• It must be so difficult there! The powers that be seem to make caring for ferals very hard with their bylaws. Surely they don’t insist toms are neutered so young too do they, their ‘manly bits’ would still be ‘boys bits’
            I’m glad the boys were adopted. Sometimes we just have to risk going against what we are ‘supposed’ to do and do what we know is right, don’t we x

              • Shocking! Poor little souls, at 12 weeks, ideally just ready to leave their mother, I suppose it’s important that all ferals are neutered but it does seem far too young to me. I wonder if anyone has done long term studies on how neutering so young affects cats?

            • I’m glad I didn’t return them. The thought of the FIV boy suffering and dying in the woods makes me crazy. Minimally, I would have kept him even if the other 3 had to go back.
              You’re right, sometimes we just have to do what we know is right regardless of any rule.

  2. I knew a little something about them and am happy you brought them into our light.
    They really are wonderful.
    As all know, my Dreama is blind, but I doubt that a visitor would really figure it out right away. She navigates very well and even adjusts to small changes like litter box placement. I “show” her once, and it’s done. Her biggest tell-tale signs are that she walks with deliberation and head bowed. Sometimes she’ll lose her balance when she turns around to lick or scratch her lower back, and she has a fear of falling when I put her on the counter to brush. The later was something I never expected. I thought that sight was necessary to have that fear.

    • “latter”. Some days, I just can’t seem to spell or wonder if I’m dislexic. LOL!
      In any case, proof in hand. Blind cats can make a great addition to a home.

  3. This is wonderful Babs – I know of them and now I know more thanks to you 🙂 – it is very nice to hear of true animal lovers working in places like the pound and actually goind out there way to save a special needs cat.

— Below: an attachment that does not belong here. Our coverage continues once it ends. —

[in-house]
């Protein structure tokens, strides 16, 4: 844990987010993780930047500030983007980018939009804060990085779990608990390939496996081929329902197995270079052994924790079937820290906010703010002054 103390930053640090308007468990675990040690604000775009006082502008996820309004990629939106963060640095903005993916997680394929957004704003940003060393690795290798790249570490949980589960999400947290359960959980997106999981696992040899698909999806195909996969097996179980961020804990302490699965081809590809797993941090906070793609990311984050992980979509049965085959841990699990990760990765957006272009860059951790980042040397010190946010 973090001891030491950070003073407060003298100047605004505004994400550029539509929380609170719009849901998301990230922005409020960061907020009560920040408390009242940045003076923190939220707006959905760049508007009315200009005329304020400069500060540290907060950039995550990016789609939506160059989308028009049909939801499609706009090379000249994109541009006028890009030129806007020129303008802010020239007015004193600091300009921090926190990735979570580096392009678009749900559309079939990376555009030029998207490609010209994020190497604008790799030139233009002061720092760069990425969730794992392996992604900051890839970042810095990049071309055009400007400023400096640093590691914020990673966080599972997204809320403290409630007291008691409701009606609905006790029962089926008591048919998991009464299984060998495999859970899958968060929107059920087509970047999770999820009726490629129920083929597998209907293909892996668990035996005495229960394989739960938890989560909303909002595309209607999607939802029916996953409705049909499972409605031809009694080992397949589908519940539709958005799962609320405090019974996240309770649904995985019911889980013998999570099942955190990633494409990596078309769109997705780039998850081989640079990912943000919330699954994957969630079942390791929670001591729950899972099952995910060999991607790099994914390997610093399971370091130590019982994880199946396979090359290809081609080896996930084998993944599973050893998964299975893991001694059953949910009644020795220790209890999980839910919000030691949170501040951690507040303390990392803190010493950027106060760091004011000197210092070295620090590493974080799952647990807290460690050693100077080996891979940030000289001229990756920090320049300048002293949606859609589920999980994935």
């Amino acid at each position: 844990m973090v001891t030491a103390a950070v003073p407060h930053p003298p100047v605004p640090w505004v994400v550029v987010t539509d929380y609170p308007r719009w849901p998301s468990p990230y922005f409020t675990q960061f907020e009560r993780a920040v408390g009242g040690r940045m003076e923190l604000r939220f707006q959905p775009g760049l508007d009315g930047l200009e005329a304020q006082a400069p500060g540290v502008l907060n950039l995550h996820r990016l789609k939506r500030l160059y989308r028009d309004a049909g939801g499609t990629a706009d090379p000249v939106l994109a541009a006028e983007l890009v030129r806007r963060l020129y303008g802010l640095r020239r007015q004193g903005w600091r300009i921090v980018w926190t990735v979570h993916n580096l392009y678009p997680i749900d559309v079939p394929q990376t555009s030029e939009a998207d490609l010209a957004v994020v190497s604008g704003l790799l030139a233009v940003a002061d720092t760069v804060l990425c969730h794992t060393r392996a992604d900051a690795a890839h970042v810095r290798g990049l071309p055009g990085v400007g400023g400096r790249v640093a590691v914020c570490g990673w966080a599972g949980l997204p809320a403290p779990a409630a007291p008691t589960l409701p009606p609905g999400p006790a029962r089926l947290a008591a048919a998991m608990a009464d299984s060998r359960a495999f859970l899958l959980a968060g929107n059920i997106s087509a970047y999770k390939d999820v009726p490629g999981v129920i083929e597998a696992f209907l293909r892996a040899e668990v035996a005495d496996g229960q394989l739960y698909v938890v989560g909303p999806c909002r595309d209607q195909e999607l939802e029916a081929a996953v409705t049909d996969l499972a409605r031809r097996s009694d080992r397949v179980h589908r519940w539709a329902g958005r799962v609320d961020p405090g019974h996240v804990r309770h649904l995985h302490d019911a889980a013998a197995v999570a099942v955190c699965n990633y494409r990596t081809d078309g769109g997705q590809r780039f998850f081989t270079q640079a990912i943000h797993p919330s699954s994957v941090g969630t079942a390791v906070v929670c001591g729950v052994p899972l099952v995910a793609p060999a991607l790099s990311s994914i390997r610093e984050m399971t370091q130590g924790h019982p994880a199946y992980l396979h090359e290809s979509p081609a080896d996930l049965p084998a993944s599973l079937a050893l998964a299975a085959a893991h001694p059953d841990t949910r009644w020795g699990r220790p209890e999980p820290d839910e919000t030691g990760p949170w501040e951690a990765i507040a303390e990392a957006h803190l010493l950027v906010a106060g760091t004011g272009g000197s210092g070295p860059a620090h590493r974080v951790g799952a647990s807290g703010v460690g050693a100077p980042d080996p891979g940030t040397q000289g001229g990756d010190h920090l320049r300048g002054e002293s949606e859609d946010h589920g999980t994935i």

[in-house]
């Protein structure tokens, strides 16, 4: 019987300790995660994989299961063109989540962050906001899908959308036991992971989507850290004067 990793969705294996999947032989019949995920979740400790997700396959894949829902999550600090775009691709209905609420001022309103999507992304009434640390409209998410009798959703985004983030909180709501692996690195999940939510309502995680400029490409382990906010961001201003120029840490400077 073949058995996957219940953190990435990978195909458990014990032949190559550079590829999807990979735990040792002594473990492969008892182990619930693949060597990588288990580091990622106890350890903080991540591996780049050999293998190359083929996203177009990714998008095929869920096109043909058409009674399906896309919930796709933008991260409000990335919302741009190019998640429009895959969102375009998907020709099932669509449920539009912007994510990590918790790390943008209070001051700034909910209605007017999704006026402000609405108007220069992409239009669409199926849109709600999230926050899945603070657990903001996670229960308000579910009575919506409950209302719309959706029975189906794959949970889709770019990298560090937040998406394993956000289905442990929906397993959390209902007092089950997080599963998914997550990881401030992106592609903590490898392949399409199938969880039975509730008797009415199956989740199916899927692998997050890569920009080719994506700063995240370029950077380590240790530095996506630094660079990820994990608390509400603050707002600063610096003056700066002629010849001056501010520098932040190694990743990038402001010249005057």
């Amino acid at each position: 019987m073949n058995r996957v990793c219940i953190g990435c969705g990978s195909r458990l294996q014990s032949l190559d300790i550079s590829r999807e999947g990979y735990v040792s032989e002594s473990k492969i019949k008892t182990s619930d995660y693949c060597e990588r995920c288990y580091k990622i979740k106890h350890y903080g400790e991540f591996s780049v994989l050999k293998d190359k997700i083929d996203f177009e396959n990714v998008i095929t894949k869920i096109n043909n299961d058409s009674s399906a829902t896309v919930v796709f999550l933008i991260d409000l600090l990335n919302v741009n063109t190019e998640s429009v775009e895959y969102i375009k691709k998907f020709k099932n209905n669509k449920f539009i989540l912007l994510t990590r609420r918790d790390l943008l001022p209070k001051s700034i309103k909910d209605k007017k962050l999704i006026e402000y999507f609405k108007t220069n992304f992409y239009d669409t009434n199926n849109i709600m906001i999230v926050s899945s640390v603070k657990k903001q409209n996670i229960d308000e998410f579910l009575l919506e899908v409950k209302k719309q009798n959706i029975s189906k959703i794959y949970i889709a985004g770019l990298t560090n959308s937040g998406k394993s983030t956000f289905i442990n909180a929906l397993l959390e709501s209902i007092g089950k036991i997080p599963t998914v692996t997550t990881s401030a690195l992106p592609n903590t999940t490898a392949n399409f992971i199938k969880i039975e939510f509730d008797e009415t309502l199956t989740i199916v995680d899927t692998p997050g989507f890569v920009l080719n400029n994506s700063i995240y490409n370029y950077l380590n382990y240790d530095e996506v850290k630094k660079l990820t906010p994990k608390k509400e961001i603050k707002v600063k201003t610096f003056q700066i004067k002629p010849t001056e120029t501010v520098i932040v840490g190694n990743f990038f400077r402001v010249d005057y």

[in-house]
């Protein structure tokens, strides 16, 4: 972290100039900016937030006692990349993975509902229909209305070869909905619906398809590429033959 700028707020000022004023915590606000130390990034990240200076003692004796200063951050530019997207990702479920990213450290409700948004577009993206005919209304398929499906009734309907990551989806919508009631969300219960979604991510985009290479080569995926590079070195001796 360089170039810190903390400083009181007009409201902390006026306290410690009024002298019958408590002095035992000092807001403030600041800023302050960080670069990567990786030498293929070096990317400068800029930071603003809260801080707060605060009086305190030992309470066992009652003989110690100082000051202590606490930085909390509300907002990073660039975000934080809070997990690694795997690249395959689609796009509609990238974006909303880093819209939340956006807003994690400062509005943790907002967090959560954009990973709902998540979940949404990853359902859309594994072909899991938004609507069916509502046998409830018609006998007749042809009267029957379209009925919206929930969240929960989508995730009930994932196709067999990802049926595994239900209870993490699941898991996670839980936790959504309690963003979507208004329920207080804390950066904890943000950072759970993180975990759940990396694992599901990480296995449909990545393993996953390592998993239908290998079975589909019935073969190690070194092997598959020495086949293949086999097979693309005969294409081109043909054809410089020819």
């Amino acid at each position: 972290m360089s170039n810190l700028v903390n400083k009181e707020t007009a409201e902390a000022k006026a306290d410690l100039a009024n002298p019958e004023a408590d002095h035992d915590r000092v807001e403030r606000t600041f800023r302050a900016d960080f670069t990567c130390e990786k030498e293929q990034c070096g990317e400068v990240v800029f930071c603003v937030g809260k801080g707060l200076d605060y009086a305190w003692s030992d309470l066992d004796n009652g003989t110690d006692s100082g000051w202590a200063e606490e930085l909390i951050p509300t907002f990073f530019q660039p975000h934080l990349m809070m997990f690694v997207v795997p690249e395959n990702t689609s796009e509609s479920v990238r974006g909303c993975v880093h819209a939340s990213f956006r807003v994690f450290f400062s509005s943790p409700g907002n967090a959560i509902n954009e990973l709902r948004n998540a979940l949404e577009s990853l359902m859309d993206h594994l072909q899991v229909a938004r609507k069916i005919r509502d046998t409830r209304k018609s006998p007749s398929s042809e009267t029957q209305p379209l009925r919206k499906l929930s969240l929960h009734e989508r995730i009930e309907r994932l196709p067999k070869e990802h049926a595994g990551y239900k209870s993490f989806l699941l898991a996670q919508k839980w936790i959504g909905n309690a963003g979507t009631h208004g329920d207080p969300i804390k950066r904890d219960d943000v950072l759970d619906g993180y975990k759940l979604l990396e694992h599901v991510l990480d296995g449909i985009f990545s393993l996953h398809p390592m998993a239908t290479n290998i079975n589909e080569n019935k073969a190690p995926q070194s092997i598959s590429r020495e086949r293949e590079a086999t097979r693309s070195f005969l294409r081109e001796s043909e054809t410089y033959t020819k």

• Thanks Marc, I didn’t really know about them until I started following them on Facebook, I think they’re wonderful people, so kind and yes true cat lovers

  4. A lovely heartfelt article and photos thanks Babz, now I’ll be voting for the Blind Cat Rescue every day too!
    Cats are wonderful in how they adapt to any disability and far braver than us human beings.
    I’m so glad Morris, Gina, Lily and Snicker are all happy and cared for now, bless them.

      • Yes cats just seem to accept disabilities and illnesses don’t they and adapt themselves to manage as best they can, your Charlie is a great example managing so well minus one leg, I can’t imagine how blind cats manage so much of what cats do depends on sight, especially neighbourhood watch cats.

    • Thanks, me too, on their website there are little squares to click on to for each cat and all their stories are told there, poor little things some of them are so sad, thanks for signing up to click daily and help them.

  5. I have a soft spot for blind cats. They push a button in me that makes me want to help. Blind cats deal with their disability valiantly without complaint. They adapt brilliantly and get along pretty well sometimes almost as if they have sight. The cat’s acute senses of smell and hearing get them through this severe disability.

    I admire The Blind Cat Rescue & Shelter immensely. Fabulous work and effort to save Gina was awesome. Truly awesome. People need to find that compassion and energy and use it to save the lives of many more cats.

    It is sad that blind cats are almost automatically assigned to the scrap heap.